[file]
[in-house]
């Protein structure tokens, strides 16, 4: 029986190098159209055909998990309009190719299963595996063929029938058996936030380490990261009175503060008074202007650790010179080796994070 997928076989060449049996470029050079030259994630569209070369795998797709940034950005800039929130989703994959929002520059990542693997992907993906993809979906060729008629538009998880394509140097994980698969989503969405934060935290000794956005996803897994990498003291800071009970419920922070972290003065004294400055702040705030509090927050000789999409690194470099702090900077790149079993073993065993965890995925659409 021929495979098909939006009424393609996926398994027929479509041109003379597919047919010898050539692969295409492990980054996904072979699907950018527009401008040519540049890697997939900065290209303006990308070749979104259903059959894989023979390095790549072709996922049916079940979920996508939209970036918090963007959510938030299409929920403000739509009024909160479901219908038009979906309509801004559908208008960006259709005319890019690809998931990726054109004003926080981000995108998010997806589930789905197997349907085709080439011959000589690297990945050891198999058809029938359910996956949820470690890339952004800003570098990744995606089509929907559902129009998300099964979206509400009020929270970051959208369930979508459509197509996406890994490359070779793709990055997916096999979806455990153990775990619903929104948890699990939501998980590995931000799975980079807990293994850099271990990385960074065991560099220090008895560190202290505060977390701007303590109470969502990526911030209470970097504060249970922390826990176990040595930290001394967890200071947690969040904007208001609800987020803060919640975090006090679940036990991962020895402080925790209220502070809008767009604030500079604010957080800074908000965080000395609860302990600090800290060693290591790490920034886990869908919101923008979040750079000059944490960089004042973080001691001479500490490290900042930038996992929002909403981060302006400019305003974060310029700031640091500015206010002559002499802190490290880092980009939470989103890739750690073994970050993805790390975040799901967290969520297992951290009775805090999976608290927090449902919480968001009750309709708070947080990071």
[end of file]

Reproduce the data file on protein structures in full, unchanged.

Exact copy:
[in-house]
């Protein structure tokens, strides 16, 4: 029986190098159209055909998990309009190719299963595996063929029938058996936030380490990261009175503060008074202007650790010179080796994070 997928076989060449049996470029050079030259994630569209070369795998797709940034950005800039929130989703994959929002520059990542693997992907993906993809979906060729008629538009998880394509140097994980698969989503969405934060935290000794956005996803897994990498003291800071009970419920922070972290003065004294400055702040705030509090927050000789999409690194470099702090900077790149079993073993065993965890995925659409 021929495979098909939006009424393609996926398994027929479509041109003379597919047919010898050539692969295409492990980054996904072979699907950018527009401008040519540049890697997939900065290209303006990308070749979104259903059959894989023979390095790549072709996922049916079940979920996508939209970036918090963007959510938030299409929920403000739509009024909160479901219908038009979906309509801004559908208008960006259709005319890019690809998931990726054109004003926080981000995108998010997806589930789905197997349907085709080439011959000589690297990945050891198999058809029938359910996956949820470690890339952004800003570098990744995606089509929907559902129009998300099964979206509400009020929270970051959208369930979508459509197509996406890994490359070779793709990055997916096999979806455990153990775990619903929104948890699990939501998980590995931000799975980079807990293994850099271990990385960074065991560099220090008895560190202290505060977390701007303590109470969502990526911030209470970097504060249970922390826990176990040595930290001394967890200071947690969040904007208001609800987020803060919640975090006090679940036990991962020895402080925790209220502070809008767009604030500079604010957080800074908000965080000395609860302990600090800290060693290591790490920034886990869908919101923008979040750079000059944490960089004042973080001691001479500490490290900042930038996992929002909403981060302006400019305003974060310029700031640091500015206010002559002499802190490290880092980009939470989103890739750690073994970050993805790390975040799901967290969520297992951290009775805090999976608290927090449902919480968001009750309709708070947080990071």